People better at walking than I am can venture down into the caves, which contain stalagmites and stalactites, rocks that look like ropes of lava, and bats! Because I have mobility issues thanks to my dodgy spine and fibromyalgia, we stayed on the surface and looked in from above. This was still quite amazing, and I was satisfied with being able to manage the walk and see some impressive geological sights. 

In stark contrast to the dark basalt and the yawning cave mouths are the colours and textures above the surface. The blueness of the sky, the summer yellow of the grasses, the leaves of the natural bush and the grey elegance of dead trees reaching to the sky were all vivid.

Further evidence of volcanic activity is the multitude of basalt rocks of all sizes that litter the landscape. 

While walking on uneven ground is generally difficult and often painful for me, I found the walking track to be fairly manageable most of the time, but there were a few spots where I struggled and needed a helping hand to walk safely. I certainly wouldn’t like to try it with a wheelchair, either!

A Hidden Gem in the Narrawong State Forest: Sawpit Camping Area

One of the things I always try to do when I am out and about on a road trip or holiday is to see something new or visit a place I haven’t visited before.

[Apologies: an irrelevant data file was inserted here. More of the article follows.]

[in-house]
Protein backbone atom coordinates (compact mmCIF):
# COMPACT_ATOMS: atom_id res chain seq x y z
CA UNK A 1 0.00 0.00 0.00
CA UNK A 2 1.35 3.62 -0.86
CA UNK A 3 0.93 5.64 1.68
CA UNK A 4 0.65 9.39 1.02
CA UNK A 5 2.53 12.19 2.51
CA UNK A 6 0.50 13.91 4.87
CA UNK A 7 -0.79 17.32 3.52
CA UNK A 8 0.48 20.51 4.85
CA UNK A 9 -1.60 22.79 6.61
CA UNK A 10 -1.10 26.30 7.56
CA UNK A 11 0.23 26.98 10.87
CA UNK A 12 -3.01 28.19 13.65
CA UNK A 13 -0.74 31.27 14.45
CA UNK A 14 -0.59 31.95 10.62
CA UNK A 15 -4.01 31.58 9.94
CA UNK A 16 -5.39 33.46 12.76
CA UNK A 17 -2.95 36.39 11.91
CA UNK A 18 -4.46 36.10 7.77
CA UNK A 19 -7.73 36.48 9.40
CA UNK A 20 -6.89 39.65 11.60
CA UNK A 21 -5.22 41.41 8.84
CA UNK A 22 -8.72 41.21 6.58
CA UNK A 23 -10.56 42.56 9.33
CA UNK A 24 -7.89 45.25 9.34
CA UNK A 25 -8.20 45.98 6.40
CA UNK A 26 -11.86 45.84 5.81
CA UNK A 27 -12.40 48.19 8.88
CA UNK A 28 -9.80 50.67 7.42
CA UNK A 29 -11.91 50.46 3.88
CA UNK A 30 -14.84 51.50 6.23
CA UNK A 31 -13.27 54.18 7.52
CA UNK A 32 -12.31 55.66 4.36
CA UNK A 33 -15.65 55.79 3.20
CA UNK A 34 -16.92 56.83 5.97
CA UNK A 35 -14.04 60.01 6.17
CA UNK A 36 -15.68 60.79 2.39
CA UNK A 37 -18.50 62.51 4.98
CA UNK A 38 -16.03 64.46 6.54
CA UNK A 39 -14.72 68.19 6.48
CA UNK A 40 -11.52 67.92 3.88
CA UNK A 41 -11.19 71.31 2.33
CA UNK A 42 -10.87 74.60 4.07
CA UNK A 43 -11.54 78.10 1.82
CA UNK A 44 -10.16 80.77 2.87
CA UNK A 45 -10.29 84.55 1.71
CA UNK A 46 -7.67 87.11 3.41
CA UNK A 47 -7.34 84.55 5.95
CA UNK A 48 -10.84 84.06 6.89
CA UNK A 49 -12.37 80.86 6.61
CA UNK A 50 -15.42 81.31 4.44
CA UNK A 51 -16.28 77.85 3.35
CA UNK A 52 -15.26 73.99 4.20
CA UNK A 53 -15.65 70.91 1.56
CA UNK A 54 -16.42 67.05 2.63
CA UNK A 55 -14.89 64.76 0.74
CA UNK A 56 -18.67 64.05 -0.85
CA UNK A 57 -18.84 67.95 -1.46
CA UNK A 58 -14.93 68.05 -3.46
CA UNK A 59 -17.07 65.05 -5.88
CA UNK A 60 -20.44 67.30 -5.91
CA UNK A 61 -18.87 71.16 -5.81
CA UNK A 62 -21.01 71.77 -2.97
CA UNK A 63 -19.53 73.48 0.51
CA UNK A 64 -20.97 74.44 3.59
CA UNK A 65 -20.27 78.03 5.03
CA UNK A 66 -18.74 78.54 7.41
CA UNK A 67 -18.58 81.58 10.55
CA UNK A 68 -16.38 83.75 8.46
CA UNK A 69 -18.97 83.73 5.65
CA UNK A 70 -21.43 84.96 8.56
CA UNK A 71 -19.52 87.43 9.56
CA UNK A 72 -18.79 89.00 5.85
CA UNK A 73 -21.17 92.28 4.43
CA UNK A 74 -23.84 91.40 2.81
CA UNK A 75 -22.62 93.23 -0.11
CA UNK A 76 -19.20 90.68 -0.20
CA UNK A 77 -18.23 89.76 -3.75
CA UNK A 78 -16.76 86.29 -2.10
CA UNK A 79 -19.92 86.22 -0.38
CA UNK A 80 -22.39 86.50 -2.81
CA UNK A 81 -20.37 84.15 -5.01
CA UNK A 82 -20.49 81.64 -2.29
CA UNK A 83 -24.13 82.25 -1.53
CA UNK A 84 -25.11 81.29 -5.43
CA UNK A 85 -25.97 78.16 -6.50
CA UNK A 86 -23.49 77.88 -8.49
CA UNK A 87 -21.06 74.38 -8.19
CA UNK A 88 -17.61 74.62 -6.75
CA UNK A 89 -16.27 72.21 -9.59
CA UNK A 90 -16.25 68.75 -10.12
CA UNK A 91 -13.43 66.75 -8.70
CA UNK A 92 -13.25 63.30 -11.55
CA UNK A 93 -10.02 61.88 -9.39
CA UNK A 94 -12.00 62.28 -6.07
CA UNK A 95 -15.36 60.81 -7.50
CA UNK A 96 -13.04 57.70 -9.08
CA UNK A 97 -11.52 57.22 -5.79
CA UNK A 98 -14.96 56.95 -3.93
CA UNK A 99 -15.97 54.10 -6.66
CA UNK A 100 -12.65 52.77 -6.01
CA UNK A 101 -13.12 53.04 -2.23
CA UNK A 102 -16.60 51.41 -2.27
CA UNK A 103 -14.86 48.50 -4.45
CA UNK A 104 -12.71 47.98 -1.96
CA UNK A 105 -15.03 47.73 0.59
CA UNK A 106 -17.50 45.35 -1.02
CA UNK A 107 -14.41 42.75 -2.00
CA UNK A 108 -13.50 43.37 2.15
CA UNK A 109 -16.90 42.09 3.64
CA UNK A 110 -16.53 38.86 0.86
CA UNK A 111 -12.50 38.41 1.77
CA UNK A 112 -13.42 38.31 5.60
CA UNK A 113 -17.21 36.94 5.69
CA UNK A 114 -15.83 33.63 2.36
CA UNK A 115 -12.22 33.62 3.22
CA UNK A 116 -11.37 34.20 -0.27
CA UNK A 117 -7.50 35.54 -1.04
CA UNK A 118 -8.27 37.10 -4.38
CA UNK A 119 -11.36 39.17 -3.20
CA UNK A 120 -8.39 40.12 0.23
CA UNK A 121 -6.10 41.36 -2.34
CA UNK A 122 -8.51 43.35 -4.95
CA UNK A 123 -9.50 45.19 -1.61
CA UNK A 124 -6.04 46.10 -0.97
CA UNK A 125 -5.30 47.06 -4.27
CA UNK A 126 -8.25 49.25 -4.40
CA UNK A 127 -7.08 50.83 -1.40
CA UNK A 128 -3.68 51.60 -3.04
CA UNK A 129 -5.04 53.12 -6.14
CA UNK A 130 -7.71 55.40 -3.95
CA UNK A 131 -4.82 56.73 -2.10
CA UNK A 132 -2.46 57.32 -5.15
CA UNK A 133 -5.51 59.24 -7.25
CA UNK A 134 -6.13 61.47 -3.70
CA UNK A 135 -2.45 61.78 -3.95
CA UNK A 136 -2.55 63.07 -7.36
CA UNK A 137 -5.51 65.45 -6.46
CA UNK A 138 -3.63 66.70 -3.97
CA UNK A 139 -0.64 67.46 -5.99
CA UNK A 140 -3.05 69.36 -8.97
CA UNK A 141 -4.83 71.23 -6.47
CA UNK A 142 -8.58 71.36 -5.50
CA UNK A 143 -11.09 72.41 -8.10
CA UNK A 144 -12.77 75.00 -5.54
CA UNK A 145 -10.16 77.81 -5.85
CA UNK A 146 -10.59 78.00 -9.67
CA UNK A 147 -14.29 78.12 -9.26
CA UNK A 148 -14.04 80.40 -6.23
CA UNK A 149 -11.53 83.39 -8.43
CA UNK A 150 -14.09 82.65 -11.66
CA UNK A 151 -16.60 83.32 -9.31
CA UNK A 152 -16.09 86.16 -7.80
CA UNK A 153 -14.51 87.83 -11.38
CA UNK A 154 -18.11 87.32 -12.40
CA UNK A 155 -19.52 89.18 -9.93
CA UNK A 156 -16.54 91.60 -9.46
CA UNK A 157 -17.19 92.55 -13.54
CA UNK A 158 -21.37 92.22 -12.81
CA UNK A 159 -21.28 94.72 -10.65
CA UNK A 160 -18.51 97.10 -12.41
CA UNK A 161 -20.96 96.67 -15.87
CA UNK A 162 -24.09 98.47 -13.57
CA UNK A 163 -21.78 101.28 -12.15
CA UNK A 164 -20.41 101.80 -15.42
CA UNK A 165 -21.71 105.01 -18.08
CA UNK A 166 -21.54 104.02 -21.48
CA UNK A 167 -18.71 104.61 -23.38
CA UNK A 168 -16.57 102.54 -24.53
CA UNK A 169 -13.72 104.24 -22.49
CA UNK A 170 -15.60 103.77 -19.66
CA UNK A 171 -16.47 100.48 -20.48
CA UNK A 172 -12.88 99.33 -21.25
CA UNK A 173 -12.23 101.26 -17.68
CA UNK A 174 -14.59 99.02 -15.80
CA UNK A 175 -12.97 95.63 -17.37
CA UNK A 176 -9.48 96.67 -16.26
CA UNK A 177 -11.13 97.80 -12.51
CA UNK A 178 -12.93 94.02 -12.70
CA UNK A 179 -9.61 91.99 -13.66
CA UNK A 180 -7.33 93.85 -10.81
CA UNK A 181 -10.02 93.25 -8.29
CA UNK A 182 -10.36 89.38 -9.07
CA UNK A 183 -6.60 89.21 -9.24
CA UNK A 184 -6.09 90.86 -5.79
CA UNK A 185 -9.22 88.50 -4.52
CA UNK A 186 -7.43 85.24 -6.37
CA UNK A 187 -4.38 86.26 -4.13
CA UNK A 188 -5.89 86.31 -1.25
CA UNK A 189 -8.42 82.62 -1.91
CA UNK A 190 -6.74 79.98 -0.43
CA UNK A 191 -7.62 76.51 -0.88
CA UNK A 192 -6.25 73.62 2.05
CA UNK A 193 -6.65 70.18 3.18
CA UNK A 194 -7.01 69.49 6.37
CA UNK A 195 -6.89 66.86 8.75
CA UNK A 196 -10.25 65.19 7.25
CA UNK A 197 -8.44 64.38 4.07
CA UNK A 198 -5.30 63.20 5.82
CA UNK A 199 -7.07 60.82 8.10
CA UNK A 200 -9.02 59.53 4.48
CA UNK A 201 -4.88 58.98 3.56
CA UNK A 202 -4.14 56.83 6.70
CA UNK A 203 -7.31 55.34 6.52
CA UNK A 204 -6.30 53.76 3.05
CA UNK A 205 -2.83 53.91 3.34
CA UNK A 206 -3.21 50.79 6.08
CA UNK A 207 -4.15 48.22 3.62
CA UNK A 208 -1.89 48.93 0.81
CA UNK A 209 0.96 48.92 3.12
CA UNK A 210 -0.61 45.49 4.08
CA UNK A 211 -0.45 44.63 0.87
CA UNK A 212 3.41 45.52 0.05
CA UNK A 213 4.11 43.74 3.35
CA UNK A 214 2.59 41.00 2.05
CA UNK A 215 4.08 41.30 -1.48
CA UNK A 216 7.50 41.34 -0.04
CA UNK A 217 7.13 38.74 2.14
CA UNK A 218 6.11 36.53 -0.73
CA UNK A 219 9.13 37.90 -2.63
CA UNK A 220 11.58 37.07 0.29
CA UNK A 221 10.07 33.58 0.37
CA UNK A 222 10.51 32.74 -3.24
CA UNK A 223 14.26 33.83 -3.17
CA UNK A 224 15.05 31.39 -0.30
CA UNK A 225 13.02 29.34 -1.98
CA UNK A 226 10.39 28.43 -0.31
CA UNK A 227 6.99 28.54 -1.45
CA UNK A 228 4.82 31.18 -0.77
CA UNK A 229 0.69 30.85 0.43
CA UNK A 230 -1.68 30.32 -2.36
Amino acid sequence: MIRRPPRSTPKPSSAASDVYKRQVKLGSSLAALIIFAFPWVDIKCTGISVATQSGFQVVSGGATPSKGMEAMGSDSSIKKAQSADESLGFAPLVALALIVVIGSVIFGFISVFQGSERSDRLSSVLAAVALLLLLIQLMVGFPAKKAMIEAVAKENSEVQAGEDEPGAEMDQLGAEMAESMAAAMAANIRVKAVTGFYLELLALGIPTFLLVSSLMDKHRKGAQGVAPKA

Even though we are camping at the same place we’ve camped at every January since 2014, there are still new things to explore. Last year we visited the wonderful Bay of Whales Gallery nestled in the hills above Narrawong.

Today we ventured up to Mt Clay in the Narrawong State Forest to check out The Sawpit picnic and free camping area. It’s only a short distance from where we are camping by the Surrey River at  Narrawong.

It’s really gorgeous up there. The natural bush forest is beautiful, a glorious natural canopy above the blackened tree trunks, reminders of bushfires In years past. 

The camping area is well designed, providing numerous sites for campers to spread out from one another.

Walking tracks enable visitors to immerse themselves in the environment on walks of different lengths, and the historic lumber cart and log display are reminders of the history that gave the area its name. 

Everything is clearly signposted, including a reminder for campers to take their rubbish home: given that everything was clean and tidy, it’s really encouraging to see that most of the visitors have been conscientious in that regard. 

Still, it seems that things are not always easily understood, as demonstrated by my own friend’s response to the following sign: 

Friend: “20 minutes one way. Why would you only go one way?”
Me: ”It’s a loop…”
Friend, after a few moments of thought: ”Oh. Yeah.”

What surprises me most is that many people don’t even know it’s there. It really is a hidden gem.